Rusty (13:10): You’re not going to be able to segment a buyer, a group of buyers with your SEO keyword list. But that is when you typically turn these things on, it’s already in there for you. And so you think right out of the gate, “wow, we’re already doing great. We’re detecting all of these companies, all these types of things.” So, you know, for us, it took us maybe like two or three months before we realized this is not showing us in market. It’s showing us some in-market accounts, but it was nowhere near the universe. So my first recommendation is figure out a way to get a baseline. So, you know, but coming from my science background, you always need something that is, you know, zero, you need something that, am I going to get an improvement, or am I going to get a negative out of this?

Rusty (13:49): And that’s the way that baseline is. I don’t know what baseline might be for your listeners. Scaffolding, right? So for us, we get something like G2, where you say, okay, G2, tell us how many people you think are in-market. Right? And we might go to Forrester or to another analyst and say, how many, what is the total TAM for our market? And then we kind of do some back-of-the-envelope kind of math and say, “well, we think this many companies should be in-market today.” Now, if you’re a giant company that could be hundreds, thousands of buyers. If you’re a very focused company, that might be only 150, 200 people. So knowing a baseline to me is critical, because this is going to spit out numbers, 100% a good rule of thumb I like to think about is this: If your TAM is a billion dollars over the next five years, I seriously doubt $200 million worth is in market.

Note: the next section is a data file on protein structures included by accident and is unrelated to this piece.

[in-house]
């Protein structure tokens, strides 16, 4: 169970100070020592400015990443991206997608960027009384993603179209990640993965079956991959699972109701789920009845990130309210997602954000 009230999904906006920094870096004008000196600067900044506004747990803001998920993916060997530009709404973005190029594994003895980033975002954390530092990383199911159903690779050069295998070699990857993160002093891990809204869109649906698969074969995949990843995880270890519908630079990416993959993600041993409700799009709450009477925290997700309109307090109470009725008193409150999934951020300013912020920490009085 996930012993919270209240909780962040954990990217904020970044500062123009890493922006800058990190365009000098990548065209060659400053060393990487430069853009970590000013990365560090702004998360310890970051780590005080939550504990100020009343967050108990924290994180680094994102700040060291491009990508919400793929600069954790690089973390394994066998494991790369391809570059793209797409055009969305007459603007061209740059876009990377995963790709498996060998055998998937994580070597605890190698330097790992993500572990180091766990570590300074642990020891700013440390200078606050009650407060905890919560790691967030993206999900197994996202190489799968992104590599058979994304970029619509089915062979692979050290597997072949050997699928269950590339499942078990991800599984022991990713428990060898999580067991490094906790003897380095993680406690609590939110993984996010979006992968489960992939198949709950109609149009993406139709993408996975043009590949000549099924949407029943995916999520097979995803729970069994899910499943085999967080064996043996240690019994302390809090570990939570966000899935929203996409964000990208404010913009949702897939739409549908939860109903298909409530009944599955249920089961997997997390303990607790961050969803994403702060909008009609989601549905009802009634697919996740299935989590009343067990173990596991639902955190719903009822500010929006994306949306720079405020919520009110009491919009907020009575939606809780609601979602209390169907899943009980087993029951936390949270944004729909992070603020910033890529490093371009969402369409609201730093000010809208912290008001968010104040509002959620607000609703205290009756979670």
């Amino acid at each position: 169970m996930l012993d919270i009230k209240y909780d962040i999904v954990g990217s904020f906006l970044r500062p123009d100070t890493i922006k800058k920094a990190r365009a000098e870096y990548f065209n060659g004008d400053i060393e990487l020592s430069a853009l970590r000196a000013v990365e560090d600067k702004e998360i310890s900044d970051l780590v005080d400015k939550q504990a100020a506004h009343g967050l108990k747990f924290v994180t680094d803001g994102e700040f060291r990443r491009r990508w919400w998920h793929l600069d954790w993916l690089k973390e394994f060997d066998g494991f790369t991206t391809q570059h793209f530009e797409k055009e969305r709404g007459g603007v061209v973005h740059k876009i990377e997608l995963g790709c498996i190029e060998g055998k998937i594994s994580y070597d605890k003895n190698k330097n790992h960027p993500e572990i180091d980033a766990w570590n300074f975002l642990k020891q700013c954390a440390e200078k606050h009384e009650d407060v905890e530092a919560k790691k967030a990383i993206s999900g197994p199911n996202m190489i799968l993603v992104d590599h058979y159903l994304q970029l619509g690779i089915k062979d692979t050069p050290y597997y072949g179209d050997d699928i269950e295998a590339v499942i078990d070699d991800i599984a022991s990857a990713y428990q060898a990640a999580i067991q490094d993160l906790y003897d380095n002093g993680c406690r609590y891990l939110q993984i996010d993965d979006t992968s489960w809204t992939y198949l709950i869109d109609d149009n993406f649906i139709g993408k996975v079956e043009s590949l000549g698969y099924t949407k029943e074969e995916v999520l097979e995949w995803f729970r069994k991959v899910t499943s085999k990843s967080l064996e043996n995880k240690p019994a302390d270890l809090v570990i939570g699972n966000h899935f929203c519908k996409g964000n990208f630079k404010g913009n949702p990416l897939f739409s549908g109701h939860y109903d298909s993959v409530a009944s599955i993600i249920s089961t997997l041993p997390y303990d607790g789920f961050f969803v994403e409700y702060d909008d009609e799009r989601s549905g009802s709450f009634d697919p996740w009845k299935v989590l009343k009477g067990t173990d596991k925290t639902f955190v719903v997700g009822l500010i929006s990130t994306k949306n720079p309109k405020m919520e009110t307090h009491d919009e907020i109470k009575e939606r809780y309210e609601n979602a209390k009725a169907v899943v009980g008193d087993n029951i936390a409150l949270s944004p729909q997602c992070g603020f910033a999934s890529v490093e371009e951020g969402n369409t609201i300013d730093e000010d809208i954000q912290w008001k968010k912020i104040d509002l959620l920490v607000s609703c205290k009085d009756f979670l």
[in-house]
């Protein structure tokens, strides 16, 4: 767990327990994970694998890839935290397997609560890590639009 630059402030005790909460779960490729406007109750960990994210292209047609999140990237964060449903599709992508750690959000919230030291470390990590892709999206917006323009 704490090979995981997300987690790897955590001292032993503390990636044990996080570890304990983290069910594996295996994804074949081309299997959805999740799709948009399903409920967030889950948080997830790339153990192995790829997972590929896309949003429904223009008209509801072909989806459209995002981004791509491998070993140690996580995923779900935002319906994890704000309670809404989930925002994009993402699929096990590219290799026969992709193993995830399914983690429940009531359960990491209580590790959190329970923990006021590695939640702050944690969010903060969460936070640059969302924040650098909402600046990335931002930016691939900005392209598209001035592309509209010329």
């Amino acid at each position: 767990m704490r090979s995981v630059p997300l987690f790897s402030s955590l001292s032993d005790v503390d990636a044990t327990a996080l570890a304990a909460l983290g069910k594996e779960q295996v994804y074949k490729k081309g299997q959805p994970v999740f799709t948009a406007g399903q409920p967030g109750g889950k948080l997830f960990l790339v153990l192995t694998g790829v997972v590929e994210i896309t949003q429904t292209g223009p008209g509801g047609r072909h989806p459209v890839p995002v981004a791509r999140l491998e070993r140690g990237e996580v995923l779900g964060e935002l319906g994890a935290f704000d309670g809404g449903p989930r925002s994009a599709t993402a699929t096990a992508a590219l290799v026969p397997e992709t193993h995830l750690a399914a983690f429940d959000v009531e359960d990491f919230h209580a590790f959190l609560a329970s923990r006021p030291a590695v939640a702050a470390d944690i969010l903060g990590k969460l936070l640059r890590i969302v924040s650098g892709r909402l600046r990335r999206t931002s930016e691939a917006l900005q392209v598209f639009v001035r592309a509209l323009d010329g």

Kathleen (14:40): Unless there’s a ton of churn for every solution out there.

Rusty (14:42): Yeah. This is massive. Like there’s always outliers, but just do some real back-of-the-envelope. you know, smell test kind of thing, where you say “could this many people possibly be out there trying to buy what we sell?” So that helps first. And then the next phase, I would say segmentation. So for us, we took the very simple segmentation, which was, on the top level, the buying stages for us, that’s awareness, which we defined as aware they have a problem. Okay. The second one is consideration, which means they’re figuring out they have a problem and thinking that what we sell might be one of the things they could solve it with. The next one is decision. Pretty obvious, right? They’ve already decided this thing can solve my problem. You know, now I’m looking at the various offerings that are out there. And of course, the last one is purchase.